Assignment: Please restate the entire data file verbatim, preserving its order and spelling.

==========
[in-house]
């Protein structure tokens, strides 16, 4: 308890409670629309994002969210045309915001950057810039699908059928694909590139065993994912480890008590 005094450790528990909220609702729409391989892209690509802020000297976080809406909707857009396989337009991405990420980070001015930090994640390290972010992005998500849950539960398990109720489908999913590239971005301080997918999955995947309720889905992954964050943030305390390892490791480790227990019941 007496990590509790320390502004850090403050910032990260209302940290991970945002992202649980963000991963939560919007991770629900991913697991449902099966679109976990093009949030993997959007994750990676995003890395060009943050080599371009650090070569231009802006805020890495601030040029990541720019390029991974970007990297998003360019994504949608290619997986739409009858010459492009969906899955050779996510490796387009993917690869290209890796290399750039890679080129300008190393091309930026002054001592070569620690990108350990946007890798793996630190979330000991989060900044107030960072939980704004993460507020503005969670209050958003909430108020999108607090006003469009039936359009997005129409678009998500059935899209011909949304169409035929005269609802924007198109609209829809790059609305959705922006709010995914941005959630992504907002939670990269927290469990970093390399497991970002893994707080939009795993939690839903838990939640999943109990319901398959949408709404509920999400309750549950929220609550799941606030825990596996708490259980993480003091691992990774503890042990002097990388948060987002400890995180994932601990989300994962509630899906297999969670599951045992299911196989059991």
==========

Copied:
[in-house]
């Protein structure tokens, strides 16, 4: 308890409670629309994002969210045309915001950057810039699908059928694909590139065993994912480890008590 005094450790528990909220609702729409391989892209690509802020000297976080809406909707857009396989337009991405990420980070001015930090994640390290972010992005998500849950539960398990109720489908999913590239971005301080997918999955995947309720889905992954964050943030305390390892490791480790227990019941 007496990590509790320390502004850090403050910032990260209302940290991970945002992202649980963000991963939560919007991770629900991913697991449902099966679109976990093009949030993997959007994750990676995003890395060009943050080599371009650090070569231009802006805020890495601030040029990541720019390029991974970007990297998003360019994504949608290619997986739409009858010459492009969906899955050779996510490796387009993917690869290209890796290399750039890679080129300008190393091309930026002054001592070569620690990108350990946007890798793996630190979330000991989060900044107030960072939980704004993460507020503005969670209050958003909430108020999108607090006003469009039936359009997005129409678009998500059935899209011909949304169409035929005269609802924007198109609209829809790059609305959705922006709010995914941005959630992504907002939670990269927290469990970093390399497991970002893994707080939009795993939690839903838990939640999943109990319901398959949408709404509920999400309750549950929220609550799941606030825990596996708490259980993480003091691992990774503890042990002097990388948060987002400890995180994932601990989300994962509630899906297999969670599951045992299911196989059991």